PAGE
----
Thursday, November 11, 2010
If you get arrested and charged with a crime, you will be required to post bail before the police will let you go. A judge sets bail to guarantee that when the defendant is released, he or she will appear when required. The more dangerous or more likely the person will flee, the higher the bail will be.
If you have an attorney, he or she can convince the judge to release you on your own recognizance, which means you're free to go without buying a bond or posting bail. Since you'd be charged with a crime, you would need an attorney anyway, so this is the first step.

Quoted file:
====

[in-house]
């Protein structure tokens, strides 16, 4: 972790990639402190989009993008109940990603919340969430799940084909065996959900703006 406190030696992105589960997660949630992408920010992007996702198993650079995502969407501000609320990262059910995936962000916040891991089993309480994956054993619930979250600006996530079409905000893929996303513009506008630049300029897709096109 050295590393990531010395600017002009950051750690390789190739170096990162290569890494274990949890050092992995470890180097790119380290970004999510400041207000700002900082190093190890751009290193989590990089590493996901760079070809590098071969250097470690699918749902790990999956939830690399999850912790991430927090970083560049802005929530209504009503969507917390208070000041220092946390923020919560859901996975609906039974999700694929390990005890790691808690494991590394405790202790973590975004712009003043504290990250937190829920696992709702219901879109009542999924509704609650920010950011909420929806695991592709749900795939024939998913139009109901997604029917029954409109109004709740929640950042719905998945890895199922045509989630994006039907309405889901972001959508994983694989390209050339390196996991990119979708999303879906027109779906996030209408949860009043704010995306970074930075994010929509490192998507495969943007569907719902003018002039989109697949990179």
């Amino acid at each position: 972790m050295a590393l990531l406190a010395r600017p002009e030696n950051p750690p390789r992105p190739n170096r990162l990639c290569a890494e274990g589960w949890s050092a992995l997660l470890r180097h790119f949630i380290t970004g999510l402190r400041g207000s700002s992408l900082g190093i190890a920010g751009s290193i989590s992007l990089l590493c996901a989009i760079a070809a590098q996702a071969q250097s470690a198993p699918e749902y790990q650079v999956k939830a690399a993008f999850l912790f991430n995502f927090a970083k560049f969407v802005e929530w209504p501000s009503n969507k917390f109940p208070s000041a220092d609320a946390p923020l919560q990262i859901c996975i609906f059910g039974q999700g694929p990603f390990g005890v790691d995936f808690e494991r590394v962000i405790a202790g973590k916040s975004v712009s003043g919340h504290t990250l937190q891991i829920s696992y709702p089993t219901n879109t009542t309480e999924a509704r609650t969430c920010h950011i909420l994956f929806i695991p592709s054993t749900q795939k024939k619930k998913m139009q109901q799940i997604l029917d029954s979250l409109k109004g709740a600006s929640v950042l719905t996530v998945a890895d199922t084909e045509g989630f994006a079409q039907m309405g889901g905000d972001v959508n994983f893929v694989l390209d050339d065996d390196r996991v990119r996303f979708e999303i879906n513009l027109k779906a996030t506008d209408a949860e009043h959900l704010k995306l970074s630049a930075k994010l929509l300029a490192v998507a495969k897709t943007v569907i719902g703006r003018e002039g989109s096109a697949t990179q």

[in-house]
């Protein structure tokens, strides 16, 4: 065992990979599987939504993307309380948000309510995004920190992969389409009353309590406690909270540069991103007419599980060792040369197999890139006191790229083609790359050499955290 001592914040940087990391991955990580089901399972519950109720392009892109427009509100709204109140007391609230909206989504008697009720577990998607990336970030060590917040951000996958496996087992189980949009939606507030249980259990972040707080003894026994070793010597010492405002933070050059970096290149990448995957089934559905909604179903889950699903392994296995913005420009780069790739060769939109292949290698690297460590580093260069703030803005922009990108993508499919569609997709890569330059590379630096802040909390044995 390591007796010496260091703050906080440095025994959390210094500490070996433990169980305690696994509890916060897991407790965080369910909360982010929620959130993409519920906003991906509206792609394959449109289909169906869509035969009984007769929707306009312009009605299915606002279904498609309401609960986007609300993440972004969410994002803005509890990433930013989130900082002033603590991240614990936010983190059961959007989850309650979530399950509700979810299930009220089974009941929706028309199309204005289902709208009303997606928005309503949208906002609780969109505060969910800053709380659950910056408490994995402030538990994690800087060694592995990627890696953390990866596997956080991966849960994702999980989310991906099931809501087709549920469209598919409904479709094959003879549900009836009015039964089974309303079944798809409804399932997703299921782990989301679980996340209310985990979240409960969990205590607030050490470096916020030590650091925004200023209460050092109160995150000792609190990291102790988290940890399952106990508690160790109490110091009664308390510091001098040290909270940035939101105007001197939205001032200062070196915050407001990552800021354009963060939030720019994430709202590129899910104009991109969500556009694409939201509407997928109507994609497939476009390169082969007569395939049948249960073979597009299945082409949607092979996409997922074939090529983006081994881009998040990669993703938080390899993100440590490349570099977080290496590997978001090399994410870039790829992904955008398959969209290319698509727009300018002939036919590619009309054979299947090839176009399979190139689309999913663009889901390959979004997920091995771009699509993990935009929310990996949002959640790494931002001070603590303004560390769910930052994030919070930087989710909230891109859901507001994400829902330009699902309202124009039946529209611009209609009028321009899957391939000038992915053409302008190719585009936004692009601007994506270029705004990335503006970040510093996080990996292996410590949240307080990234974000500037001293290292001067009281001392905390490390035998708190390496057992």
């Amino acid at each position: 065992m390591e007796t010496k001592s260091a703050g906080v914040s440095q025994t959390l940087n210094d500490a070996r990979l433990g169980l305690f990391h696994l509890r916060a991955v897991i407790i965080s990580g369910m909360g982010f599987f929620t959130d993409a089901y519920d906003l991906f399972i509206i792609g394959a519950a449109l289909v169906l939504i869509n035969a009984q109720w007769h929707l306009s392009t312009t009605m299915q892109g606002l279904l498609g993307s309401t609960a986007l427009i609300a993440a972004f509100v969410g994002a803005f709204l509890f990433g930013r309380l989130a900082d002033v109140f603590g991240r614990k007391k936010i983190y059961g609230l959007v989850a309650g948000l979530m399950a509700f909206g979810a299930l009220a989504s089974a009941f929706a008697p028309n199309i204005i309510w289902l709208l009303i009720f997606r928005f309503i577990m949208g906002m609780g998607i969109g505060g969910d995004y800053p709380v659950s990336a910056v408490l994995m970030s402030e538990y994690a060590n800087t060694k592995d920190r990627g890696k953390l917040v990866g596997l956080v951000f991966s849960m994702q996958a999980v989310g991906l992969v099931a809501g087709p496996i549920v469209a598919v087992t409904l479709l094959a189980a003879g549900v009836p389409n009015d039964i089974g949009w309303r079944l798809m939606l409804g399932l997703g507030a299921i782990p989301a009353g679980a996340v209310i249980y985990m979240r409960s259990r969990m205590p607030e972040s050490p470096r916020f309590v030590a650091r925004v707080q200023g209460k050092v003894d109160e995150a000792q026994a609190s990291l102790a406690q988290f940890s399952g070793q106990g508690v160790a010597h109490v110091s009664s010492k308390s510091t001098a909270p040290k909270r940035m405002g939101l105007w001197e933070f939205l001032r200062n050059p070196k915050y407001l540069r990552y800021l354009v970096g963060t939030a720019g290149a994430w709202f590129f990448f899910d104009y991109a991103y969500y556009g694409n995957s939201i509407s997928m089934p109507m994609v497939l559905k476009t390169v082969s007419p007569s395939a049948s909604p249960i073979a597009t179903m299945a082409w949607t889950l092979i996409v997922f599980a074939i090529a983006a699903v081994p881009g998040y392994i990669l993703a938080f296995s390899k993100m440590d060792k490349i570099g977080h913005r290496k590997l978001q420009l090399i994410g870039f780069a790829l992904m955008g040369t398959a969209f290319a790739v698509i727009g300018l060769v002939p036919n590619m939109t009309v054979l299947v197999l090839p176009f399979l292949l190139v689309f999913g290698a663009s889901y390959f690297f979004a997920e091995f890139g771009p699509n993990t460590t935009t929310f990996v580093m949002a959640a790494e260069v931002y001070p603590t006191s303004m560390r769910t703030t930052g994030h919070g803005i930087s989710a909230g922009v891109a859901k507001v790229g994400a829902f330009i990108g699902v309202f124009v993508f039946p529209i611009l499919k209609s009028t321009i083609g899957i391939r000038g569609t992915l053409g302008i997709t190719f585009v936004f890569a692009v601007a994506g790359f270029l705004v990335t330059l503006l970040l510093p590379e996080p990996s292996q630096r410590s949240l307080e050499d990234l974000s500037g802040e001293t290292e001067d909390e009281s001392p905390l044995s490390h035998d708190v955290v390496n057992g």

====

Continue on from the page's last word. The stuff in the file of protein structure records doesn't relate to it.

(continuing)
If you do need to post bail, you can do so by just paying up front. When you return for your appearance, the court will give you the money back. In cases where the bail is so high that you need to get a bail bondsman to help, you do so by paying the bondsman around 10% of the total bail amount (while securing the rest with collateral such as a car or a house). When you return to court, the bondsman gets the all the bail money back and keeps your 10%.